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Charlton v. Commissioner of Social Security

United States District Court, Second Circuit

May 31, 2013

WAYNE E. CHARLTON, Plaintiff,
v.
COMMISSIONER OF SOCIAL SECURITY, Defendant.

LAWRENCE D. HASSELER, ESQ., Conboy, McKay Law Firm, Carthage, NY for the Plaintiff.

JEREMY A. LINDEN, Special Assistant U.S. Attorney, HON. RICHARD S. HARTUNIAN, United States Attorney, Syracuse, NY, Steven P. Conte, Regional Chief Counsel Social Security Administration Office of General Counsel, Region II New York, NY, for the Defendant.

MEMORANDUM-DECISION AND ORDER

GARY L. SHARPE, Chief District Judge.

I. Introduction

Plaintiff Wayne E. Charlton challenges the Commissioner of Social Security's denial of Disability Insurance Benefits (DIB) and Supplemental Security Income (SSI), seeking judicial review under 42 U.S.C. § 405(g). ( See Compl., Dkt. No. 1.) After reviewing the administrative record and carefully considering Charlton's arguments, the Commissioner's decision is reversed and remanded.

II. Background

In March and April 2010, Charlton filed applications for SSI and DIB under the Social Security Act ("the Act"), alleging disability since September 2, 2009. ( See Tr.[1] at 63-64, 117-25.) After his application was denied, ( see id. at 66-71), Charlton requested a hearing before an Administrative Law Judge (ALJ), which was held on July 5, 2011, ( see id. at 74, 408-27). On July 15, 2011, the ALJ issued an unfavorable decision denying the requested benefits, which became the Commissioner's final determination upon the Social Security Administration Appeals Council's denial of review. ( See id. at 1-5, 10-25.)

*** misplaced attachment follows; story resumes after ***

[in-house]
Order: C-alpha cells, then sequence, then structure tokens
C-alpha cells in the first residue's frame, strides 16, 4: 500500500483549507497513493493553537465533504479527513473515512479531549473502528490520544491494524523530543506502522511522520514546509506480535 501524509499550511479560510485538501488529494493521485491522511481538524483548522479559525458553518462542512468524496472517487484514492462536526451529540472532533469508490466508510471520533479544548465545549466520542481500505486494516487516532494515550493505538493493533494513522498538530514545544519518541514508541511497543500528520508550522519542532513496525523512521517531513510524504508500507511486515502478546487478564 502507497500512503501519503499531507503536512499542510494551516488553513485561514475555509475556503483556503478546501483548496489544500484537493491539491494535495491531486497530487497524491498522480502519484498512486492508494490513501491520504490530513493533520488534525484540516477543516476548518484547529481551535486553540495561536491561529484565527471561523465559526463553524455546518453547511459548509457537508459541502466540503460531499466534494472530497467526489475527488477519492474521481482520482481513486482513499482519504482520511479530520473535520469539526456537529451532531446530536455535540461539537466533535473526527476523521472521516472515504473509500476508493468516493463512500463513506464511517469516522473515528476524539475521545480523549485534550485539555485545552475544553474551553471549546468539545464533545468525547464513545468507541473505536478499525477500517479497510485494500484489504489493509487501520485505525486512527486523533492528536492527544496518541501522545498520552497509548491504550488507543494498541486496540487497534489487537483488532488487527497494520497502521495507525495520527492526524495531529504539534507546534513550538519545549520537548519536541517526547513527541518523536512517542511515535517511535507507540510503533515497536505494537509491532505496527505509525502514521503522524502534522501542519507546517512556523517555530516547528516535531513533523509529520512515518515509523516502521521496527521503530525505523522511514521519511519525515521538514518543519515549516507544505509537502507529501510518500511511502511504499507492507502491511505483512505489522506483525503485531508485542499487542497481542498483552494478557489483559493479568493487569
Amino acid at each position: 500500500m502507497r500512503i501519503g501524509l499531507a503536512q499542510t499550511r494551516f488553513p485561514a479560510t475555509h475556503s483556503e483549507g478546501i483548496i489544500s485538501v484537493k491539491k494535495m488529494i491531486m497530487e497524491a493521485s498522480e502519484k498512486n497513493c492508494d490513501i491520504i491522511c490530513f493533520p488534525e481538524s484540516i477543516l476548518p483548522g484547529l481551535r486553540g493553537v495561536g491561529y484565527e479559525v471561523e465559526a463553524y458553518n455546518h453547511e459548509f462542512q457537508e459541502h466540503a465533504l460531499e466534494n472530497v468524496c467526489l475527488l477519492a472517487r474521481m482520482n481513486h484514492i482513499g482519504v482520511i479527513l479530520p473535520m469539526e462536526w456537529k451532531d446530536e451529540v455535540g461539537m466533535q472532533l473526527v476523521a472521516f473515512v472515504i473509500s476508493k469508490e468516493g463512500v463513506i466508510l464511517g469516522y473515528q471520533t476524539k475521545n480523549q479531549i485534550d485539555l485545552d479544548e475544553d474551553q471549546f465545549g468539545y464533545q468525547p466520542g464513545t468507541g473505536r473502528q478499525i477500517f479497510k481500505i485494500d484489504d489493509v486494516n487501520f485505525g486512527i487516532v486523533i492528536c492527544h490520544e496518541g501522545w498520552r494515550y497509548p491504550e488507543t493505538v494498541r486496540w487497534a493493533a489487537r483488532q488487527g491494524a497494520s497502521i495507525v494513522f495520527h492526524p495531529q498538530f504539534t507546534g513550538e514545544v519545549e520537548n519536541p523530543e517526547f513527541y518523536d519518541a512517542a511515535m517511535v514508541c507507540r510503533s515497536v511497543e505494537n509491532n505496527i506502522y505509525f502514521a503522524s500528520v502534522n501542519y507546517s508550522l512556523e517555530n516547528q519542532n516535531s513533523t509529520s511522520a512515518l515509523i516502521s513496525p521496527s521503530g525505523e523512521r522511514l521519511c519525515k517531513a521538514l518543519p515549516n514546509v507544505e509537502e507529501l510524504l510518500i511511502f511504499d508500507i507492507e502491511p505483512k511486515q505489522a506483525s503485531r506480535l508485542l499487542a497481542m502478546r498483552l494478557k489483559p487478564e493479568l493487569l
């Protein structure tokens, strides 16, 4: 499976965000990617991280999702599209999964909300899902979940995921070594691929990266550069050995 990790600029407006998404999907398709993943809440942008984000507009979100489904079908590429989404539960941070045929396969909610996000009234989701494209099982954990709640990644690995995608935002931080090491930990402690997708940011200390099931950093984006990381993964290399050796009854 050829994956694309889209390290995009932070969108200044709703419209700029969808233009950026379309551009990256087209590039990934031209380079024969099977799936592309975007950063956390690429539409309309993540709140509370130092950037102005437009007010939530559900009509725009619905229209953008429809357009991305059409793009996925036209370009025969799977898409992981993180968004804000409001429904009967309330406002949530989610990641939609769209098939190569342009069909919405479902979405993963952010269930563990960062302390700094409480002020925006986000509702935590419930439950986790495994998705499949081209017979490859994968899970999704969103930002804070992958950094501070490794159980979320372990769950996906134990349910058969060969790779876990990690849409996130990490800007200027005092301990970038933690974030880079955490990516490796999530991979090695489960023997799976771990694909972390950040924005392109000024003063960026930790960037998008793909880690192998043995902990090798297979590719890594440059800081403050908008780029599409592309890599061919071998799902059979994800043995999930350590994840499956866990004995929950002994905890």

Charlton commenced the present action by filing his Complaint on April 4, 2012 wherein he sought review of the Commissioner's determination. ( See generally Compl.) The Commissioner filed an answer and a certified copy of the administrative transcript. ( See Dkt. Nos. 7, 8.) Each party, seeking judgment on the pleadings, filed a brief. ( See Dkt. Nos. 13, 16.)

III. Contentions

Charlton contends that the Commissioner's decision is tainted by legal error and is not supported by substantial evidence. ( See Dkt. No. 13 at 15-34.) Specifically, Charlton claims that the ALJ erred when he: (1) failed to find Charlton's intermittent explosive disorder, depression, and anxiety to be severe impairments; (2) improperly weighed the medical evidence; and (3) improperly evaluated Charlton's residual functional capacity (RFC). ( See id. ) The Commissioner counters that the appropriate legal standards were used by the ALJ and his decision is also supported by substantial evidence. ( See Dkt. No. 16 at 3-18.)

IV. Facts

The court adopts the parties' undisputed factual recitations. ( See Dkt. No. 13 at 1-15; Dkt. No. 16 at 1.)

V. Standard of Review

The standard for reviewing the Commissioner's final decision under 42 U.S.C. § 405(g)[2] is well established and will not be repeated here. For a full discussion of the standard and the five-step process by which the Commissioner evaluates whether a claimant is disabled under the Act, the court refers the parties to its previous decision in Christiana v. ...


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